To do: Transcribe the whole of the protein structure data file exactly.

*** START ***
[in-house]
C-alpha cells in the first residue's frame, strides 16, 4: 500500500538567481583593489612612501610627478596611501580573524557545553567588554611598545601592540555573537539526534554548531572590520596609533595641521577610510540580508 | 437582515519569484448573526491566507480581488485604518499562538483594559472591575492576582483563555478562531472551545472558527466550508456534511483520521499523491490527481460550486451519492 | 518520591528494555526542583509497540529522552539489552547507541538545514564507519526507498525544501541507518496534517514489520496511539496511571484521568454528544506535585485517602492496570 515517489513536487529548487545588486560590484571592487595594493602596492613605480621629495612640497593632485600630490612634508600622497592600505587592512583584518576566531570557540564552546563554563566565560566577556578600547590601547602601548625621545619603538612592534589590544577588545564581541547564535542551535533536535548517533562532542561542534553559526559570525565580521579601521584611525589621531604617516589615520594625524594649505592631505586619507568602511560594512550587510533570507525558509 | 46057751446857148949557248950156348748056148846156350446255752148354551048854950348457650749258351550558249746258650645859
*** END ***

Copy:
[in-house]
C-alpha cells in the first residue's frame, strides 16, 4: 500500500538567481583593489612612501610627478596611501580573524557545553567588554611598545601592540555573537539526534554548531572590520596609533595641521577610510540580508 | 437582515519569484448573526491566507480581488485604518499562538483594559472591575492576582483563555478562531472551545472558527466550508456534511483520521499523491490527481460550486451519492 | 518520591528494555526542583509497540529522552539489552547507541538545514564507519526507498525544501541507518496534517514489520496511539496511571484521568454528544506535585485517602492496570 515517489513536487529548487545588486560590484571592487595594493602596492613605480621629495612640497593632485600630490612634508600622497592600505587592512583584518576566531570557540564552546563554563566565560566577556578600547590601547602601548625621545619603538612592534589590544577588545564581541547564535542551535533536535548517533562532542561542534553559526559570525565580521579601521584611525589621531604617516589615520594625524594649505592631505586619507568602511560594512550587510533570507525558509 | 46057751446857148949557248950156348748056148846156350446255752148354551048854950348457650749258351550558249746258650645859